Toward the latter half of Queen Victoria's reign, criticism on the practice mounted. The animal welfare movement opposed the practice much like they did other forms of animal baiting. More favourable ideas of rats as living animals rather than vermin arose, alongside a new interest in their positive role in the maintenance of an urban ecosystem.[24] (It was only after the decline of rat baiting that rats became associated with the spread of disease.[24]) Additionally, when ratting moved from being a countryside pastime to the betting arenas of inner London, it became associated with the base vices of lower-class citizens.[24] Baiting sports diminished in popularity and the dog exhibition shows brought by the gentry slowly replaced the attraction as a more enlightened form of animal entertainment.[25]

The last public competition in the United Kingdom took place in Leicester in 1912. The owner was prosecuted and fined, and had to give a promise to the court that he would never again promote such entertainment.[1]

Ratting in modern times

See also: Ratter (dog)

Ratting and rat-baiting are not the same activities. Ratting is the legal use of dogs for pest control of non-captured rats in an unconfined space, such as a barn or field.[26] Due to rat infestations, terriers are now being used for ratting to hunt and kill rats in major cities around the world, including the United Kingdom,[27] the United States[28][29][30][31] and Vietnam.[32] The use of ratting dogs is considered to be the most environmentally friendly, humane and efficient methods of exterminating rodents.[33][34]


See also


  1. ^ a b C & G's Crazy Critters Rattery. "Ratting History: A Night at the Rat Pit". Archived from the original on 23 March 2006. Retrieved 14 July 2006.
  2. ^ Turnspit Quakers Alley
  3. ^ a b c Phil Drabble (1948). "Staffords and baiting sports". In Brian Vesey-Fitzgerald (ed.). The book of the dog. Los Angeles: Borden Publishing.
  4. ^ Henry Mayhew (1851). "Jack Black". London Labor and the London Poor. Vol. 3. London: Griffen, Bohn and Company.
  5. ^ Ratting Terriers
  6. ^ The Evolution of the English Toy Terrier (Black & Tan)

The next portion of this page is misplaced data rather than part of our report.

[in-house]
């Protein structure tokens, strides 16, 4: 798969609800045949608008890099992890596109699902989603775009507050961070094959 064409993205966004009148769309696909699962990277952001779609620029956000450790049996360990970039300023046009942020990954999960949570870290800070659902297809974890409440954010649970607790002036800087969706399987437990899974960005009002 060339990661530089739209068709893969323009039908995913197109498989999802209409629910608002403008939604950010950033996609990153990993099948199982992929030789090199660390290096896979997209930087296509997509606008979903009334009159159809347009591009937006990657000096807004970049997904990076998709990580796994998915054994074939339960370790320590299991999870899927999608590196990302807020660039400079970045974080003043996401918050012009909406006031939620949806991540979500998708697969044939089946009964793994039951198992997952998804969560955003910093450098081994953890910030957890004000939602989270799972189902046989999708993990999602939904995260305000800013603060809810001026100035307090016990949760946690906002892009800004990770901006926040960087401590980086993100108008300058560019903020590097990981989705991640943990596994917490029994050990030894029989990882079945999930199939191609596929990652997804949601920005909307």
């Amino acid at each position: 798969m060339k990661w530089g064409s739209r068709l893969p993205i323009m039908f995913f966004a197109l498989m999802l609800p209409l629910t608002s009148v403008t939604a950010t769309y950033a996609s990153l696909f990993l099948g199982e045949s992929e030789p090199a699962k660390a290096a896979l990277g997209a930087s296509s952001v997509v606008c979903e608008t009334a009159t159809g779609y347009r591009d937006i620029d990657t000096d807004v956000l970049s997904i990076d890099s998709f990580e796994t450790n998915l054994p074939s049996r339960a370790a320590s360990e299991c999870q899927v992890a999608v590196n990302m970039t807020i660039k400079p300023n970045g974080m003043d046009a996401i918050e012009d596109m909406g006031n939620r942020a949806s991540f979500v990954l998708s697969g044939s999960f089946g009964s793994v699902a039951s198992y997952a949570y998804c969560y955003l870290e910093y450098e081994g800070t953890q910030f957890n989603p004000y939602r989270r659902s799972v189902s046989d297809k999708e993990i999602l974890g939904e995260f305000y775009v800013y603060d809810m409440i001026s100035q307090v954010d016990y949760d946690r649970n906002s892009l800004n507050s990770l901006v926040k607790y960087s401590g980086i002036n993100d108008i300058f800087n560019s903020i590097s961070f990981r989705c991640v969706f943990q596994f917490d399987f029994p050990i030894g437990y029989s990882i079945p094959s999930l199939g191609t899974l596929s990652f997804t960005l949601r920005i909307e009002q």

7. ^ Stoutheart Staffordshire Bull Terriers – Staffords and Baiting Sports
  8. ^ a b c Fleig, D. (1996). History of Fighting Dogs. pp. 105–112 T.F.H. Publications. ISBN 0-7938-0498-1
  9. ^ a b c Homan, M. (2000). A Complete History of Fighting Dogs. pp. 121–131 Howell Book House Inc. ISBN 1-58245-128-1
  10. ^ Mayhew, H. (1851). London Labour and the London Poor, Volume 3, Chp 1, Jimmy Shaw. London: Griffen, Bohn and Company, Stationer's Hall Court.
  11. ^ Thorpe, Vanessa (31 March 2019). "Small wonder: tiny Victorian dog that killed 200 rats an hour". The Observer. Retrieved 31 March 2019.
  12. ^ "Ratting Terriers". Amalek English Toy Terriers. Retrieved 31 March 2019.
  13. ^ a b Museum of London
  14. ^ Peter Brown (27 November 2012). Toy Manchester Terrier: A Comprehensive Owner's Guide. CompanionHouse Books. p. 23. ISBN 978-1-62187-078-4.
  15. ^ Artillery Arms – homepage
  16. ^ Do You Know Who Jimmy Shaw was?
  17. ^ a b c "Kit Burns' Rat Pit". Infamous New York. WordPress. 22 October 2013. Retrieved 16 July 2019.
  18. ^ a b Brynk, William (16 August 2005). "The Home of the Rat Pit". New York Sun. Retrieved 16 July 2019.
  19. ^ a b Madeja, Steve (1 June 2017). "Kit Burns' Rat Pit at 273 Water Street". Secrets of Manhattan. WordPress. Retrieved 16 July 2019.
  20. ^ McCabe, James Dabney (1868). Secrets of the Great City. Jones Brothers & Co. p. 388.
  21. ^ Lane, Marion S; Zawistowski, Stephen (2008). Heritage of Care: The American Society for the Prevention of Cruelty to Animals. Greenwood Publishing Group. p. 25. ISBN 978-0-275-99021-3.
  22. ^ Bunyan, Patrick. All Around the Town: Amazing Manhattan Facts and Curiosities. New York: Fordham University Press, 1999. (pg. 57) ISBN 0-8232-1941-0
  23. ^ Wolfe, Gerard R. New York, 15 Walking Tours: An Architectural Guide to the Metropolis. 3rd ed. New York: McGraw-Hill Professional, 2003. (pg. 49) ISBN 0-07-141185-2
  24. ^ a b c Pemberton, Neil (1 December 2014). "The Rat-Catcher's Prank: Interspecies Cunningness and Scavenging in Henry Mayhew's London". Journal of Victorian Culture. 19 (4): 520–535. doi:10.1080/13555502.2014.967548. ISSN 1355-5502.
  25. ^ Olmert, Meg Daley (16 October 2018). "Genes unleashed: how the Victorians engineered our dogs". Nature. 562 (7727): 336–337. doi:10.1038/d41586-018-07039-z.
  26. ^ Ratting with Terriers. Cornwall: Matthew Noall. 2016.
  27. ^ "Jess Ratting". 20 June 2009. Archived from the original on 21 December 2021. Retrieved 20 February 2015 – via YouTube.
  28. ^ [ A Rat Hunter Takes Bushwick A vintage way to tackle a newly pressing problem.}
  29. ^ "In Manhattan Alleys, Dogs on Rat Hunts Find Bags of Fun". The New York Times. 22 November 2013.
  30. ^ "The Rat-Hunting Dogs of New York City". NBC New York. Retrieved 20 February 2015.
  31. ^ "The Rat Hunters of New York – Roads & Kingdoms". Roads & Kingdoms. 23 October 2013. Retrieved 20 February 2015.
  32. ^ "Vietnam". Retrieved 20 February 2015.
  33. ^ "Rat Hunting Dogs: The History Of Rat Terriers and Ratcatchers". A Life of Dogs. 24 February 2020. Retrieved 4 September 2023.
  34. ^ "Barn Hunt Association". Retrieved 4 September 2023.